DAYTONA BEACH, Fla. – Starched white shirts and creased black pants were out in force inside the stately wrought iron gates of Daytona International Speedway, but this party scene wasn’t Team Penske material.
Roger Penske grabbed a Miller Lite from a blue ice chest. His myriad lieutenants chattered on cell phones and giddily punched in text messages on smartphones. A raucous cheer went up at five blasts of a horn by a Penske hauler that crept past on pit road.
It was easy to miss the guest of honor in Victory Lane. As his typically buttoned-up superiors hung loose enjoying an extraordinary triumph for a storied organization, Joey Logano – the winner of the 57th Daytona 500 — stood off to the side deftly handling TV interviews and sponsor photos with the graceful aplomb of someone wise beyond his 24 years.
“Hey Logano!,” Penske playfully yelled as the cameras snapped.
Finally taking a break from fulfilling the Penske Way responsibilities that are synonymous with corporate-friendly excellence in auto racing, Logano ambled over to the revelry, threw his arm around his car owner and flashed a toothy grin.
“We won,” he said, pausing for dramatic effect, “the Daytona 500.”
Celebrate for a while, kid.
Few have been more deserving of being on the cusp of NASCAR superstardom.
“Sometimes, God just throws you situations and you don’t know why, but you just got to roll with the punches and it turns out to be the best,” Logano said. “I think it’s no secret that I got thrown into the series too young (and) inexperienced.
“Obviously, the switch over to Team Penske was the best move of my career. It was an opportunity for me to regroup, be who I wanted to be as an adult, not an 18‑year‑old kid anymore.”
Six years ago, Logano became the youngest starter in Daytona 500 history.
Sunday, he became the second-youngest winner of The Great American Race.
The gulf between those two feats seems massive, in part because Logano has been in the national consciousness for more than a decade.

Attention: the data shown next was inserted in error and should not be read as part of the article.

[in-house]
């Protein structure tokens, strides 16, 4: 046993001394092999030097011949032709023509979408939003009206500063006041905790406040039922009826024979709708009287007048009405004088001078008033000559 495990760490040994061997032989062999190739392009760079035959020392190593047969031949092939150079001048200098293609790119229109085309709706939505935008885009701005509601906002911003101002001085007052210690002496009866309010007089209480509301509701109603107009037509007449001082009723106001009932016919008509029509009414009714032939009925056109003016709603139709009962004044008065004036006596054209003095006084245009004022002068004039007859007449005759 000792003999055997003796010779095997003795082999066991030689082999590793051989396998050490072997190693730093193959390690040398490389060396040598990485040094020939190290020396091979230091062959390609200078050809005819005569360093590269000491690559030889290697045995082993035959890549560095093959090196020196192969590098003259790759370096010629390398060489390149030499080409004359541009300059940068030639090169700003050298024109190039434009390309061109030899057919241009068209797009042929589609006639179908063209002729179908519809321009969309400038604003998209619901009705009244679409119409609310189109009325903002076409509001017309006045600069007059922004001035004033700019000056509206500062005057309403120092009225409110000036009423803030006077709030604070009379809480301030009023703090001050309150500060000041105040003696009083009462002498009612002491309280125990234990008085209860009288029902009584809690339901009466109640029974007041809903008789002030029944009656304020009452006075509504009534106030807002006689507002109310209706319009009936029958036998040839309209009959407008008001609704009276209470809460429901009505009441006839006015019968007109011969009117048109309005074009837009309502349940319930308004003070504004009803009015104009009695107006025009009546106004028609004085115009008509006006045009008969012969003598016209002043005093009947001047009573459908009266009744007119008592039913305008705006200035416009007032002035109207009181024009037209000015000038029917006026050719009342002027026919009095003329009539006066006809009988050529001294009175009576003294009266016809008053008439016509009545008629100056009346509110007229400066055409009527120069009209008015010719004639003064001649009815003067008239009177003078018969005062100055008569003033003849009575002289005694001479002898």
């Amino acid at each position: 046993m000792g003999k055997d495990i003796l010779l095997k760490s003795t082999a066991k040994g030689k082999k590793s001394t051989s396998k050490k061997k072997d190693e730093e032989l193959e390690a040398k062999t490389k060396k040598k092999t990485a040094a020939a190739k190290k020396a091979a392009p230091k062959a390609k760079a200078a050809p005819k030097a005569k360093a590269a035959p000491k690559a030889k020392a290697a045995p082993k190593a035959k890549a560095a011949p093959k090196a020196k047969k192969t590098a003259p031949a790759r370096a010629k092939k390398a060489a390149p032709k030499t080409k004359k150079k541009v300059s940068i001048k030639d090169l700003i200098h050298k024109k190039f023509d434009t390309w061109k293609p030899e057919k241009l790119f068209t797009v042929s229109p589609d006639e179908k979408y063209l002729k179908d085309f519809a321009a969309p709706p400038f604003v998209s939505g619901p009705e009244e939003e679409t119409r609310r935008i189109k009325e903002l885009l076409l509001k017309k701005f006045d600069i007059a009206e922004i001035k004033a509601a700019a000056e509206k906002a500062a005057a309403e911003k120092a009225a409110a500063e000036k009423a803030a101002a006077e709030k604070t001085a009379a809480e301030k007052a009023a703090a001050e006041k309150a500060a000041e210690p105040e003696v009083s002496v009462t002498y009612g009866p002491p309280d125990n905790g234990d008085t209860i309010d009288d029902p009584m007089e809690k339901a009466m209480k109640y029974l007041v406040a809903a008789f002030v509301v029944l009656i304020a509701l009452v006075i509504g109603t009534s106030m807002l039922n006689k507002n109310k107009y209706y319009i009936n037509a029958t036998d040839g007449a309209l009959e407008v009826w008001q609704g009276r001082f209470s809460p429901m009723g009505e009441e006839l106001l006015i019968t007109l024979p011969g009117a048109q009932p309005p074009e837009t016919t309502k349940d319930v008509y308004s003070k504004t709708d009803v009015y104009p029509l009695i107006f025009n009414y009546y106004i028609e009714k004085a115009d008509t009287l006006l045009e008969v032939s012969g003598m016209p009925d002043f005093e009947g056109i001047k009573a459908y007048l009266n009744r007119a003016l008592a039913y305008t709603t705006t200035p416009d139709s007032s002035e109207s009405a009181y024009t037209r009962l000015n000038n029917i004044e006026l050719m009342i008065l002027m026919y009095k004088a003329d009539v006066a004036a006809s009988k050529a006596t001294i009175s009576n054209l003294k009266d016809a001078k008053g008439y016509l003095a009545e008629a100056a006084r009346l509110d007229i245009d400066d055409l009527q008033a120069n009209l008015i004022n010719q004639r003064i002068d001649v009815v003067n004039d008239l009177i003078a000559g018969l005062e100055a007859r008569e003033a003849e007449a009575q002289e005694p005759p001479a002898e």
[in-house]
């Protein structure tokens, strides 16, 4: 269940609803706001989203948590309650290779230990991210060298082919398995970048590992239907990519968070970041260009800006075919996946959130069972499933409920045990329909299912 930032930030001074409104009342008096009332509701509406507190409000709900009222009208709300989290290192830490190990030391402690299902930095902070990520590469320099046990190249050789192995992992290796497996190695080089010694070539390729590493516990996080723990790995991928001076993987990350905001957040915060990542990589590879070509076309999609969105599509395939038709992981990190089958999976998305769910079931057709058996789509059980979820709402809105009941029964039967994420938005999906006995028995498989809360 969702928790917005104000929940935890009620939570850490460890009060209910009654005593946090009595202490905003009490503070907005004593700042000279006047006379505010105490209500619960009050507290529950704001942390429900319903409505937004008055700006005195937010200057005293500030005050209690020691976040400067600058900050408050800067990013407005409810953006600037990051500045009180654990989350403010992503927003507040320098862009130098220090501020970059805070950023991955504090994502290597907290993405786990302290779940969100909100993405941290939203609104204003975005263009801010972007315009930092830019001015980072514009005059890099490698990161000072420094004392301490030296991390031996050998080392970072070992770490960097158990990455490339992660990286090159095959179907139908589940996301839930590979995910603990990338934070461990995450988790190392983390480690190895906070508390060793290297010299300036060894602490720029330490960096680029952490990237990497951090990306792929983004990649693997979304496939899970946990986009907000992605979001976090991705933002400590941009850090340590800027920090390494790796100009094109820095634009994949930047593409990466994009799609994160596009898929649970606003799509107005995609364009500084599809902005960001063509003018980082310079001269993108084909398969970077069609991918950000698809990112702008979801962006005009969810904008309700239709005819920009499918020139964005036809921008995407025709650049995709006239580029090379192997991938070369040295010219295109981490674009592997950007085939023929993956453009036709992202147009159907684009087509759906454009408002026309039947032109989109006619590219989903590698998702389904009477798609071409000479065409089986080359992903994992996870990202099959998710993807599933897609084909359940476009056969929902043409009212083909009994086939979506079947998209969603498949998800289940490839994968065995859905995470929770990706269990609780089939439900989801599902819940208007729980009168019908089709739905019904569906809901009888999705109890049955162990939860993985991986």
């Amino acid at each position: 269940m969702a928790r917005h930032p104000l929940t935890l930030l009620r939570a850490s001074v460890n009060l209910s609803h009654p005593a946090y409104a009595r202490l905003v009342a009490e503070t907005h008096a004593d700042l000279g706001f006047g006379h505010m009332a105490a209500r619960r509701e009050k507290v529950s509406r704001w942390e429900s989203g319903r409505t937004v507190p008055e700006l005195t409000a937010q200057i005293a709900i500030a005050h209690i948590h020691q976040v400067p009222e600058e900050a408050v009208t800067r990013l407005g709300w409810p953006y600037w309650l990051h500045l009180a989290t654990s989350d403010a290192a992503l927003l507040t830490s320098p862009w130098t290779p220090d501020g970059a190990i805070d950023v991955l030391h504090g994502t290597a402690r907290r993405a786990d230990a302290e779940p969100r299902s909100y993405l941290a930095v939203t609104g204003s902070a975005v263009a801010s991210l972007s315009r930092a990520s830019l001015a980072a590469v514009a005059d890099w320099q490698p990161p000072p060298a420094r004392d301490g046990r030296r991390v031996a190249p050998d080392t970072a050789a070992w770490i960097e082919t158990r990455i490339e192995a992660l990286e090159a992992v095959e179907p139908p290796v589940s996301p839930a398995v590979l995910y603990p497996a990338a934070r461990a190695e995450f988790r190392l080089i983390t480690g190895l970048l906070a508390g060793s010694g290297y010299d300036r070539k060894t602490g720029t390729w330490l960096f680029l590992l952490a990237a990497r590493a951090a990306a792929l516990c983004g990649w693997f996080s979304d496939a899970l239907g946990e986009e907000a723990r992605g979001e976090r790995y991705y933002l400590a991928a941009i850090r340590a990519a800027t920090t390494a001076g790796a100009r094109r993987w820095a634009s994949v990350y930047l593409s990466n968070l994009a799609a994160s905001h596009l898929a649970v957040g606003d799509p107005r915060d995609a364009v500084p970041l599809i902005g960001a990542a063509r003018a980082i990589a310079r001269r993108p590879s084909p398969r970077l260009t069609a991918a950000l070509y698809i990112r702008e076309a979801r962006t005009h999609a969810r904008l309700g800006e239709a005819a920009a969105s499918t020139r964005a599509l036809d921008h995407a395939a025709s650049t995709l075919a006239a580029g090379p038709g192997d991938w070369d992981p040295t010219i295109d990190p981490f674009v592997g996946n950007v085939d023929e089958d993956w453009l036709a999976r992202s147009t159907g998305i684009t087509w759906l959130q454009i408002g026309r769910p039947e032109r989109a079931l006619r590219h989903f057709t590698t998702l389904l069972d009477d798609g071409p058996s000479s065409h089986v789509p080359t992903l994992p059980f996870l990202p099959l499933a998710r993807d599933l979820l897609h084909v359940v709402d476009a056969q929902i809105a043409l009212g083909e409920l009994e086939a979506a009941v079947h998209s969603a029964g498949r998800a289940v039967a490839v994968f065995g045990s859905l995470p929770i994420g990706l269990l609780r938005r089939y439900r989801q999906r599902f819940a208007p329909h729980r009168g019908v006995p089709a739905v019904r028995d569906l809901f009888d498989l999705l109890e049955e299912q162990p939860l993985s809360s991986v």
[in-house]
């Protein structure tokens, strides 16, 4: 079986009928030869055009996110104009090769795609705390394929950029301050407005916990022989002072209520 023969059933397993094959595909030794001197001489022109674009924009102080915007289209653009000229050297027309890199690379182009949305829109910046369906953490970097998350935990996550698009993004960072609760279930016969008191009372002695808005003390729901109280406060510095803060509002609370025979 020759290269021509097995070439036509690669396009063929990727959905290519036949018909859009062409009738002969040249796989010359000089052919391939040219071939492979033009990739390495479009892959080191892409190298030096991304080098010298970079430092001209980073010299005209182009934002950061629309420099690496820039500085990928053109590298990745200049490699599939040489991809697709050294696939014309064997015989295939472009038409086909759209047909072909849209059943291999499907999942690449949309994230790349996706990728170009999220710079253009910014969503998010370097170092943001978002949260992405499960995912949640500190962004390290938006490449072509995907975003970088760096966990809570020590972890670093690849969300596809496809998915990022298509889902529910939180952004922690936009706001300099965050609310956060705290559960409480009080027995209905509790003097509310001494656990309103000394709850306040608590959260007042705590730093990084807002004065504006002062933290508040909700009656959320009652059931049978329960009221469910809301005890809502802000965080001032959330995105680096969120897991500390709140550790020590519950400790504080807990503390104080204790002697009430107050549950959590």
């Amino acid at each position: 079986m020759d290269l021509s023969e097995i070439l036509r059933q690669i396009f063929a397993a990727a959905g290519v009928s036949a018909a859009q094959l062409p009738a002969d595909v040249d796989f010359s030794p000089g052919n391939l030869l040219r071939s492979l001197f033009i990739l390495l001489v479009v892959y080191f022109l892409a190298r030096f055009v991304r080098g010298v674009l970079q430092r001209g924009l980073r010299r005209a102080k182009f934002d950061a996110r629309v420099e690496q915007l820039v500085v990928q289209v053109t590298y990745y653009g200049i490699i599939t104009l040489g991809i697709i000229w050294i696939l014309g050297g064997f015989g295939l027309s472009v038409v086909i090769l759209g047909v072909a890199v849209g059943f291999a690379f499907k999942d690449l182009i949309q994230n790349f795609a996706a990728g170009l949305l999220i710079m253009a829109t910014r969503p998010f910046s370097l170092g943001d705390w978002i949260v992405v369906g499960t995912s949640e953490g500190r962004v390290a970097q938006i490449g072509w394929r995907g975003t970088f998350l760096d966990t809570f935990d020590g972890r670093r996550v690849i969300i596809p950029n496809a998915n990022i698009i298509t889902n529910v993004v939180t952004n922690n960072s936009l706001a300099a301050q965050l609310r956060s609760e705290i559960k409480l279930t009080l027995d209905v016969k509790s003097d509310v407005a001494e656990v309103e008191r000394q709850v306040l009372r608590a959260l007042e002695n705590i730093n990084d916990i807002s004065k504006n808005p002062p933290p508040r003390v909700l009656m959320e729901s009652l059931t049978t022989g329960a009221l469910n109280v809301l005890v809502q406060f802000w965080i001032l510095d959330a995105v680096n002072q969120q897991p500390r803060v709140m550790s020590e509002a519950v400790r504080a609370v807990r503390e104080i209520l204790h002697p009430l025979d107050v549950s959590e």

He was 12 when future Hall of Famer Mark Martin proclaimed him ready to race in NASCAR’s premier series, and he fulfilled that promise while being thrust into a career debut that was accompanied by an inordinate amount of pressure. A leading distributor of NASCAR merchandise ran a countdown clock on its website for several months leading into Logano’s Xfinity Series debut. He was dubbed “Sliced Bread,” an unwanted and outsized nickname that became an easy target for derision.
The hype multiplied when he was promoted to Sprint Cup in 2009 in the untenable position of taking over Tony Stewart’s familiar No. 20. After four disappointing seasons at Joe Gibbs Racing, Logano had devolved from can’t-miss prospect to teetering on the edge of irrelevant journeyman. Until A.J. Allmendinger was fired during his first season with Penske because of a failed drug test, there seemed to be no landing spot as JGR readied to cut him loose after the ’12 season.
“I’m so happy and thankful that I went through the times of trying to figure this out, the tougher times worrying about if you’re going to have a job or not,” Logano said. “Worrying about winning a race and having a job are two different things. When you get to the point of worrying about winning races, that’s where you want to be in your career.”